“While this evidence is not relevant or necessary to the conclusions reached on this appeal, I would simply note that these developments may remove the serious concerns raised about the use of WCC as a ‘hospital.’”

Contact Ashley Joannou at


Get local stories you won't find anywhere else right to your inbox.
Sign up here

Just Posted

Dr. Brendan Hanley, Yukon’s chief medical officer of health, speaks to media at a press conference about COVID-19 in Whitehorse on March 30. The Yukon government announced three new cases of COVID-19 in Watson Lake on Oct. 23. (Crystal Schick/Yukon News file)
Three new COVID-19 cases identified in Watson Lake

The Yukon government has identified three locations in town where public exposure may have occurred

A pedestrian passes by an offsales sandwich board along Fourth Avenue in Whitehorse on Oct. 22. NDP MLA Liz Hanson raised concerns Oct. 21 in the legislature about increased hospitalizations due to alcohol consumption that correlate with an extension in the hours alcohol can be sold in the territory. (Crystal Schick/Yukon News)
Alcohol-related hospitalizations rise after off-sales hours extended

Reduced hours for off-sale liquor establishments likely part of Liquor Act spring reforms

Tourism and Culture Minister Jeanie McLean (formerly Dendys) speaks during legislative assembly in Whitehorse on Nov. 27, 2017. The Yukon government has announced $2.8 million in tourism relief funding aimed at businesses in the accommodation sector that have already maxed out existing funds. (Crystal Schick/Yukon News file)
Tourism relief funding offers $2.8 million to hotels and overnight accommodations

$15 million in relief funding is planned for the tourism sector over the next three years

The Whitehorse sewage lagoons photographed in 2011. With new regulations for wastewater anticipated to be introduced by the federal government within the next decade, the City of Whitehorse may soon be doing some prep work by looking at exactly what type of pollutants are making their way into the city’s wastewater. (Ian Stewart/Yukon News file)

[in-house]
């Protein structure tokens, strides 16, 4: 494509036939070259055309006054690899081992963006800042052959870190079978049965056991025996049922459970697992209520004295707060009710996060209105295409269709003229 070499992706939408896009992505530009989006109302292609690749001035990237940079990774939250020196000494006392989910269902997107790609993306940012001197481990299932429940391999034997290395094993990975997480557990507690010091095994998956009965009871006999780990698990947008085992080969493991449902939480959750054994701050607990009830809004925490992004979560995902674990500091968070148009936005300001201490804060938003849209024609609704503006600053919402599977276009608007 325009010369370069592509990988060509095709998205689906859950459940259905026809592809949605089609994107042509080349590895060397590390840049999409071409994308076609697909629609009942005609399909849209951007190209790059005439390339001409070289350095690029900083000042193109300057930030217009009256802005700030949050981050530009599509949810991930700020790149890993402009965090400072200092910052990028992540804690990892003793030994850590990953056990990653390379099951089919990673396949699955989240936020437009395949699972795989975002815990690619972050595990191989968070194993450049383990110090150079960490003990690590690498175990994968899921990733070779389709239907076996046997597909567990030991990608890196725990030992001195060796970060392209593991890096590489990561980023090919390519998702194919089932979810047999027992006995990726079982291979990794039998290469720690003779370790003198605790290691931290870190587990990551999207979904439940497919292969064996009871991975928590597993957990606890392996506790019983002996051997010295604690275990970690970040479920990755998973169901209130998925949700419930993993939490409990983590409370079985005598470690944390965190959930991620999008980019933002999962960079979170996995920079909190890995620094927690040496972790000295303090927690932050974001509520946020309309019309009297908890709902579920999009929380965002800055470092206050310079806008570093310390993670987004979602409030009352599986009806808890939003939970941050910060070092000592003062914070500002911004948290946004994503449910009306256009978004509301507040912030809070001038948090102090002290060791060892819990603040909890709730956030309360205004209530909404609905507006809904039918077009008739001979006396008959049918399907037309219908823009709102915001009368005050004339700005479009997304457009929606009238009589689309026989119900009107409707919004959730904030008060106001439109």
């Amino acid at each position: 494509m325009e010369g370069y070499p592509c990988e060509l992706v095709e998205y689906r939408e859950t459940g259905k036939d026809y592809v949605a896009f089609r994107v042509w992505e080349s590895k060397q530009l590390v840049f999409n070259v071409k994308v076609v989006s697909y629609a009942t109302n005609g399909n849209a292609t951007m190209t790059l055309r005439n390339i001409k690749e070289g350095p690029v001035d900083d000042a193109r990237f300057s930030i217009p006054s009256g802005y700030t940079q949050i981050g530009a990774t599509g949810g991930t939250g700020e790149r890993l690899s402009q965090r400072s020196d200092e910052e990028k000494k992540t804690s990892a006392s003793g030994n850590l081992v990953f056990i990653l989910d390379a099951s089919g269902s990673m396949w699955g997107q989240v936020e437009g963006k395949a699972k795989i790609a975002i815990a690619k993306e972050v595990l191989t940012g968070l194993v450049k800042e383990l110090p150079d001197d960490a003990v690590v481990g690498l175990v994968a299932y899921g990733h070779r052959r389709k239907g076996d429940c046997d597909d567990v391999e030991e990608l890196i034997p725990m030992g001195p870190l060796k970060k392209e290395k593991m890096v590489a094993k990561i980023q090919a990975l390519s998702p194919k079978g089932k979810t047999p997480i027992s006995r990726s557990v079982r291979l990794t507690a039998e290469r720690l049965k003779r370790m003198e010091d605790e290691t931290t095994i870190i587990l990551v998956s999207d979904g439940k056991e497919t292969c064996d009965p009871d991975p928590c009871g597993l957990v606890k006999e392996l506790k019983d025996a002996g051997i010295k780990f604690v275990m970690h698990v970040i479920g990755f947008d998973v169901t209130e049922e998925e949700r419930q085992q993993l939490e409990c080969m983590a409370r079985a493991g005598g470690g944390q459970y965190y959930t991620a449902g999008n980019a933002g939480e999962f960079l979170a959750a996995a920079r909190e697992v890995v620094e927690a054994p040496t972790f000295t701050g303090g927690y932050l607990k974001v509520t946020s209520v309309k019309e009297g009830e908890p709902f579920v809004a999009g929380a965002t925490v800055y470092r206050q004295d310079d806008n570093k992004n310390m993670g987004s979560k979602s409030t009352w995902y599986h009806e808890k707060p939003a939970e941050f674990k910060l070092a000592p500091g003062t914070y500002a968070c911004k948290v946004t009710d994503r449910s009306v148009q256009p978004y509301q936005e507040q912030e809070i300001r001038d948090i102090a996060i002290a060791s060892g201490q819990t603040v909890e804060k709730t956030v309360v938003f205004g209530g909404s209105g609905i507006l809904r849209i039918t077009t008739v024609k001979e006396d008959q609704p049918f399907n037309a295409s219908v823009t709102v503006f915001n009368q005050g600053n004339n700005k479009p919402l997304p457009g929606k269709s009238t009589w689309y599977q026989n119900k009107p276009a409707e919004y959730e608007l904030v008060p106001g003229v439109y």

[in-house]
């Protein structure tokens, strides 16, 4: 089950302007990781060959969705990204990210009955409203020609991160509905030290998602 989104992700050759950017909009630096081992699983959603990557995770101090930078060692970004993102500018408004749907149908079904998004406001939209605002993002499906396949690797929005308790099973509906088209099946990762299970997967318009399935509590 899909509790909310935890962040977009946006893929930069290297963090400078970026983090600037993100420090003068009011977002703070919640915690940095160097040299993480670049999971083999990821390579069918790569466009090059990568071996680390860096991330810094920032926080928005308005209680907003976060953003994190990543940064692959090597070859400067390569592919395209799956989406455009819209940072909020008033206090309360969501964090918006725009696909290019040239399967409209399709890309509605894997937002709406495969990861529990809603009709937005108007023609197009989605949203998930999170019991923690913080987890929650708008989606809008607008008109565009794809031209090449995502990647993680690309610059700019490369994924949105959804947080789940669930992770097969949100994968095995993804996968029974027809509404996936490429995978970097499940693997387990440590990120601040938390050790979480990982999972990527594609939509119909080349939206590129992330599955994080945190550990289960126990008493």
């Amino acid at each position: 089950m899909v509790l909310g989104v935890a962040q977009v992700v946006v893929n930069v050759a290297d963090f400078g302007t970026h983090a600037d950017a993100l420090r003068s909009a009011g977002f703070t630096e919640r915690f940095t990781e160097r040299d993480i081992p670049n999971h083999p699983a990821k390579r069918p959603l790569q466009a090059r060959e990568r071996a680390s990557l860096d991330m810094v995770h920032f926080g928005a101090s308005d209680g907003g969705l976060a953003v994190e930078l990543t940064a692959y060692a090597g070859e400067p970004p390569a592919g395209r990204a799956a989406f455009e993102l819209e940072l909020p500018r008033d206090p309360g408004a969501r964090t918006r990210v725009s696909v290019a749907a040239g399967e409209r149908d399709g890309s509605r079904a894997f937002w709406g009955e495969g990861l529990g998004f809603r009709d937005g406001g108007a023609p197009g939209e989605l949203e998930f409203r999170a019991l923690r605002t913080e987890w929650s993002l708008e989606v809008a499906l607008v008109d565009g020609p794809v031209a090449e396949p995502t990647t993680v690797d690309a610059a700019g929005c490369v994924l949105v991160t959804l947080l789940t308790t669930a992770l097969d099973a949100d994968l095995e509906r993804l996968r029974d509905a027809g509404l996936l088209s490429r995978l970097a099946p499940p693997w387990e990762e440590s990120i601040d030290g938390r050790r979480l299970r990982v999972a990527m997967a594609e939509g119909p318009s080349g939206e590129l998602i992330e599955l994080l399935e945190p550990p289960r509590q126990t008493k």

Pondering pollutants

City could spend $70,000 looking at what contaminents are in waste water

Most of Whitehorse Individual Learning Centre’s class of 2020 graduates. The former students were welcomed back and honoured by staff at the school on Oct. 14 with a personalized grad ceremony for each graduate. (Submitted)
Individual Learning Centre grads honoured

Members of the Whitehorse Individual Learning Centre’s class of 2020 were welcomed… Continue reading

Benjamin Munn, 12, watches the HPV vaccine in 2013. Beginning Jan. 1, 2021, the Human Papillomavirus (HPV) vaccine will be available to all Yukoners up to, and including, age 26. Currently the program is only available to girls ages nine to 18 and boys ages nine to 14. (Dan Bates/Black Press file)
HPV vaccine will be available to Yukoners up to, including, age 26

Beginning Jan. 1, 2021, the Human Papillomavirus (HPV) vaccine will be available… Continue reading

Whitehorse City Hall. (Joel Krahn/Yukon News file)
City hall, briefly

A look at decisions made by Whitehorse city council this week

COMMENTARY: Me and systemic racism

The view from a place of privilege

Today’s mailbox: Electricity and air travel

Letters to the editor published Oct. 23, 2020

Yukonomist Keith Halliday
Yukonomist: Irony versus Climate

Lately it seems like Irony has taken over as Editor-in-Chief at media… Continue reading

Evan Lafreniere races downhill during the U Kon Echelon Halloweeny Cross-Country Race on Oct. 16. (Inara Barker/Submitted)
Costumed bike race marks end of season

The U Kon Echelon Bike Club hosted its final race of the… Continue reading

Smartphone showing various applications to social media services and Google. (Pixabay photo)
National media calling for level playing field with Google, Facebook

In Canada, Google and Facebook control 80 per cent of all online advertising revenues

Education Minister Tracy-Anne McPhee, right, before question period at the Yukon legislative assembly in Whitehorse on March 7, 2019. The Yukon government announced Oct. 19 it has increased the honoraria rates for school council members. (Crystal Schick/Yukon News file)
Honoraria increased for school council members

Members of school councils throughout the territory could soon receive an increased… Continue reading

Most Read